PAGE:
Saturday, April 25, 2009

Extreme Makeovers


These are Shetland sheep. They are one of the smallest breeds of sheep.



The two tall sheep are Suffolk ewes (girls). You can see how tall they are compared to the Shetland on the right. Suffolk are by far the most popular pure breed sheep. They are also known as Black Faces.

Sheep Shearing Video

Cutting or shaving the wool off of a sheep is called shearing. Shearing doesn't hurt a sheep. It's just like getting a haircut. However, shearing requires skill so that sheep are shorn efficiently and quickly without cuts or injury to the sheep or shearer. Most sheep are sheared with electric shears.

In this video Darren Sattler of Chilton WI is shearing one of our shetland sheep. Shetlands are half the size of suffolk sheep but can take longer to shear because they are very restless. Darrin has been shearing our sheep since we opened in 2005. The Sattler Farm also breeds our suffolk ewes.

WI sheep are usually sheared once per year, usually in the spring before the onset of warm weather. Sheep with long fleeces or sheep that live in the south are sometimes sheared twice a year. Many ewes are sheared before they lamb, because it results in a cleaner environment for baby lambs. Shearing before lambing keeps the fleeces cleaner.

One sheep produces any where from 2 to 30 lbs. of wool annually. The average fleece weight in the United States is 8.2 lbs. per sheep (per year).

Info curtisy of Sheep

Saturday, April 11, 2009

Kickin up a Storm

Storm (our 2 week old colt) is so funny in this clip. Our MLF manager, Farmer Cindy, named him. She called it right because he is just a pistol of energy!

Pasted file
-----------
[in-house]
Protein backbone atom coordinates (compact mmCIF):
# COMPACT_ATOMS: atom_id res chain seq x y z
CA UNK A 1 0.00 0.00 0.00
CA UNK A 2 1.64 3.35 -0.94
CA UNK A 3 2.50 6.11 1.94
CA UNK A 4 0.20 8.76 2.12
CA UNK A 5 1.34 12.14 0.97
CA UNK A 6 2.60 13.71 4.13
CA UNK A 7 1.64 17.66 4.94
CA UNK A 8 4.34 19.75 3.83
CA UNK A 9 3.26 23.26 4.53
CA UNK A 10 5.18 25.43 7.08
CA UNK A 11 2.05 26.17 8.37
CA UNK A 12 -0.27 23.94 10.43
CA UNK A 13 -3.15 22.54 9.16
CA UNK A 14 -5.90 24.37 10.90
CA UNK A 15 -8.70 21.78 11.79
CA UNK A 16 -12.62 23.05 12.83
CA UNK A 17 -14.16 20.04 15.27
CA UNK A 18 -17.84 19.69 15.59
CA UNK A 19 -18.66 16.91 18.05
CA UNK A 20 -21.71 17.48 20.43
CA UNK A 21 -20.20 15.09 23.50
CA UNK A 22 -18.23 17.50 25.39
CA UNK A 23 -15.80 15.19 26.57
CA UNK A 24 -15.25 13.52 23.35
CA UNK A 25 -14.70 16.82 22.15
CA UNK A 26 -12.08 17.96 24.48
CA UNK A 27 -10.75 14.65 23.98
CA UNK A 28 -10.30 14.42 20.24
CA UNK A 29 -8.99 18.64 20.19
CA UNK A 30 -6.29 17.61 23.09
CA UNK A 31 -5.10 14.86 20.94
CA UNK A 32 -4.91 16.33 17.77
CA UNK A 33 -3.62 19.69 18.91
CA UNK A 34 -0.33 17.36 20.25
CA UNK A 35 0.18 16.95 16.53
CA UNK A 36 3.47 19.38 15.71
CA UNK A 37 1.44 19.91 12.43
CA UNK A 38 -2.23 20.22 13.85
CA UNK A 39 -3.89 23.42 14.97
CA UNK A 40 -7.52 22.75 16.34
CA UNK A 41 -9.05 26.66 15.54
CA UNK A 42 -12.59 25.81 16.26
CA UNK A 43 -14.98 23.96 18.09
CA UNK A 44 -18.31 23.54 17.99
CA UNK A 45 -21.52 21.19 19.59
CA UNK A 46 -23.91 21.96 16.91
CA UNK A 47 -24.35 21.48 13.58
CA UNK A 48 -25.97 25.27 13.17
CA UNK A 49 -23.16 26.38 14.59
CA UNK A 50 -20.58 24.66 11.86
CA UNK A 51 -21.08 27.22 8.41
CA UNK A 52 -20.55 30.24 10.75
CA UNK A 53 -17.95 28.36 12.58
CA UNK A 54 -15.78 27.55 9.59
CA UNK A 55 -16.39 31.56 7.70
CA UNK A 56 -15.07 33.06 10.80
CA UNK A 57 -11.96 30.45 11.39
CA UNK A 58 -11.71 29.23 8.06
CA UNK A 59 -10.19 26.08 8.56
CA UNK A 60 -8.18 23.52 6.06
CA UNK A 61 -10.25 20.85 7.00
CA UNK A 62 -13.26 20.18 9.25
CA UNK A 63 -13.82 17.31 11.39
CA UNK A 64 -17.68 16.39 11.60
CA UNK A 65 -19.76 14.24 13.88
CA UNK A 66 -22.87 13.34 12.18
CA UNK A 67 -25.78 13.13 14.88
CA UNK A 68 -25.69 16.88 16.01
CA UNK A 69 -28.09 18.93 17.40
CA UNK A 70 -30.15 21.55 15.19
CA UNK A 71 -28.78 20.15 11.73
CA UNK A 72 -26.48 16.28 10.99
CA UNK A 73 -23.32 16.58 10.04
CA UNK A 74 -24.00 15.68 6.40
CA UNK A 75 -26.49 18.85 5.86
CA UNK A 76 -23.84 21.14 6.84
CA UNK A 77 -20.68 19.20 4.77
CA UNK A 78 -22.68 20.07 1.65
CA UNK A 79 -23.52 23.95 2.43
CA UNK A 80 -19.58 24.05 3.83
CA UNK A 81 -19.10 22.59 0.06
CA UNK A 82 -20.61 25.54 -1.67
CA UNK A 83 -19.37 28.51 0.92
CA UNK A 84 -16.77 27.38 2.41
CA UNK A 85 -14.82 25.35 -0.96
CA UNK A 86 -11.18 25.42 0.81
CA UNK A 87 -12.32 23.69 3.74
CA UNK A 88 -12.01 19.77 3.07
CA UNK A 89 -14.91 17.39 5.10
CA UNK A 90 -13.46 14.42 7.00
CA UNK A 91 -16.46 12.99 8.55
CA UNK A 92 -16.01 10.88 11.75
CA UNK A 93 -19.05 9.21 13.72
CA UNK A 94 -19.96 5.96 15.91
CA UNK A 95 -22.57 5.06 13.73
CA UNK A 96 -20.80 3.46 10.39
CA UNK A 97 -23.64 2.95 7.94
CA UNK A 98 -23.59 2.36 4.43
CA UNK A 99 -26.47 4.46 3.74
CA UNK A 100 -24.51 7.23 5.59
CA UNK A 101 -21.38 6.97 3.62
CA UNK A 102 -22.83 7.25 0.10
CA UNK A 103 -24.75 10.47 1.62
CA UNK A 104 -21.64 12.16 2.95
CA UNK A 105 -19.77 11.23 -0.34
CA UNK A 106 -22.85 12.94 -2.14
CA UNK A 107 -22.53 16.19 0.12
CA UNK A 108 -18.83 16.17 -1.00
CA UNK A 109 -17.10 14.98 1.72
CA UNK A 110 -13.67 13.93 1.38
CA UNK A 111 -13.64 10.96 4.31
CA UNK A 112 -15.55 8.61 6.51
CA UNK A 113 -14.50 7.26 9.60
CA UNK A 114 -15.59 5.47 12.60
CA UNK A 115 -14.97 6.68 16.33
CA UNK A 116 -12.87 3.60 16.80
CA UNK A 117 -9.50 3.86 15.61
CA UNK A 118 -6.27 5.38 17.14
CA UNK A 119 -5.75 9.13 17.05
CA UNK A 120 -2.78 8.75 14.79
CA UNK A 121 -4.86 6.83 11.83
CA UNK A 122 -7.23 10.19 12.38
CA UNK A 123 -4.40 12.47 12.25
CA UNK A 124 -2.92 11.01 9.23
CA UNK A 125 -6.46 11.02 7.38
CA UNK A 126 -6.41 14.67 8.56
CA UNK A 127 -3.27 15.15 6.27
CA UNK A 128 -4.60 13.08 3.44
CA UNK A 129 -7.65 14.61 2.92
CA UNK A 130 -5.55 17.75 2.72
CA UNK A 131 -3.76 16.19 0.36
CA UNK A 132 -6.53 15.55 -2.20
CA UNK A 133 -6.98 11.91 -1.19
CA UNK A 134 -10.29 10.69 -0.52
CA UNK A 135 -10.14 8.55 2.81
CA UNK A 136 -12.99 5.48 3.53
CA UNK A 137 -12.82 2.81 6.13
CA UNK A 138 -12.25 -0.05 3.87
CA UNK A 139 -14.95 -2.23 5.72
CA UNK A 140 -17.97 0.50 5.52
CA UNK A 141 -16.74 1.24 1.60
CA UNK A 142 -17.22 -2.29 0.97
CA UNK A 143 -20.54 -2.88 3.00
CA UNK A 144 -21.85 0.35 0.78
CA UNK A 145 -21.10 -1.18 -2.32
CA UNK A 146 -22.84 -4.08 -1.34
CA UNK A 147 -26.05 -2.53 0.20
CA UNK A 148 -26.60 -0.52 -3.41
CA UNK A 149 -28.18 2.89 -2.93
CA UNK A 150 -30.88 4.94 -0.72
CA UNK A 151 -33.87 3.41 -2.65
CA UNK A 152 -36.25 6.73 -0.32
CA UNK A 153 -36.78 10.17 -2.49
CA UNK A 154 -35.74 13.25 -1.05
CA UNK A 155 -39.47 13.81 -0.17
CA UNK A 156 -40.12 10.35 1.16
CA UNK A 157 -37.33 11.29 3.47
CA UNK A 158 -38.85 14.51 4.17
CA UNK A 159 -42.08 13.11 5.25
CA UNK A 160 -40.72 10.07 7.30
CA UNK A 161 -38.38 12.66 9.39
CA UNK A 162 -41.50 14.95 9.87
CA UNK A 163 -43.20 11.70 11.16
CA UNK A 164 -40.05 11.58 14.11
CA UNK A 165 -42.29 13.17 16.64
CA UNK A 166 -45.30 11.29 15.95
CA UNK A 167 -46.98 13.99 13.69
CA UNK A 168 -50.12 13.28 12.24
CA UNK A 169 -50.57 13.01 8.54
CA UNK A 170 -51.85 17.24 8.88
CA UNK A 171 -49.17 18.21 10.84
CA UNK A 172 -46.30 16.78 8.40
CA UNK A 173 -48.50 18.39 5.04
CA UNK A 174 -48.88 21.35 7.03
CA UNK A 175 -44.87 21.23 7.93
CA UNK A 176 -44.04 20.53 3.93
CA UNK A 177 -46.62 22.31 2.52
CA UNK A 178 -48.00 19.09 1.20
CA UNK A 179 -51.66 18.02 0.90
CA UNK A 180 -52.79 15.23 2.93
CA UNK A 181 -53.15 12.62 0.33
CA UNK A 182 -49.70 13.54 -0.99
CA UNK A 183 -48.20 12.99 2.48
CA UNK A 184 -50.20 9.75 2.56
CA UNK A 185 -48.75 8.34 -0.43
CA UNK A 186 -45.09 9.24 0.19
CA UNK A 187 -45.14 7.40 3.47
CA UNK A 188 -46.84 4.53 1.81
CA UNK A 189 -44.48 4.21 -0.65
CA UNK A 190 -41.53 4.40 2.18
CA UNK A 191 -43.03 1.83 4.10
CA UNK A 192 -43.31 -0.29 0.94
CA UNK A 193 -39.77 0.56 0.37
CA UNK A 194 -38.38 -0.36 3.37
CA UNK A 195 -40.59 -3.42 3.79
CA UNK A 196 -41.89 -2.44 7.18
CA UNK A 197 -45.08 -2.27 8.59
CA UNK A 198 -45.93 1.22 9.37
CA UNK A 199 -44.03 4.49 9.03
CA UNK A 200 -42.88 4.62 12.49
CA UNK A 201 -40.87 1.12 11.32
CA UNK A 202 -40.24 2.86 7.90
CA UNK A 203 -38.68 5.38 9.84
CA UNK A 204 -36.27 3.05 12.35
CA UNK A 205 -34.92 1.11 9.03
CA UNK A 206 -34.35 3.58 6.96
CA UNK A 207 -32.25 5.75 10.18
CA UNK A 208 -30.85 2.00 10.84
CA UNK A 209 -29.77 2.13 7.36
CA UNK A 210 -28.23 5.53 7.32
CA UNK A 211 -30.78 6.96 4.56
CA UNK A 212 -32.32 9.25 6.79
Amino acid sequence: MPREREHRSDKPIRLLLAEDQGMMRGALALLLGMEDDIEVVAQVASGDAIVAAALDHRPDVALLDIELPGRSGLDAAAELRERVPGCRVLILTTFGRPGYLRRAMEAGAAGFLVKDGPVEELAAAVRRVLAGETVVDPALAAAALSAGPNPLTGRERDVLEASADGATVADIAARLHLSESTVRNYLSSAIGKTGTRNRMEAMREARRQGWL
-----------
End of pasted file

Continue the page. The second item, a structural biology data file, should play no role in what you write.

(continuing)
He eventually kicks the barn door, scares himself (watch closely he jumps straight up in the air), startles Thunder (his mom) and causes the turkeys in an adjoining building to gobble.

Bad Hair Day

These gals (ewes pronounced yous) look like they are having a bad hair day! But their wool kept them toasty warm during the winter. They already have their haircut appointment (for sheep its called shearing) made for April 25th.

Can you imagine having to wear a wool winter coat when it's 90 degrees out? That's why we have them sheared. It also helps them during the birthing process. Upsy Daisy, the lighter colored ewe, is due to lamb in May. She produced twins last year. We'll have to wait and see if she has twins again this year!

Sunday, April 5, 2009

MLF Family of Friends

Our guests at MLF make up who we are. Without them, well...we'd just be another beautiful farm that graces the Calumet County countryside. Our guests often become like family. Most visiting year after year and many visit several times a year! We are honored when our family of friends share there treasured photos. Recently we received photos of Tad's family and wanted to share them with you. be a child!

A Frizzle Bantam

Thank you Tad for sharing...see you in spring!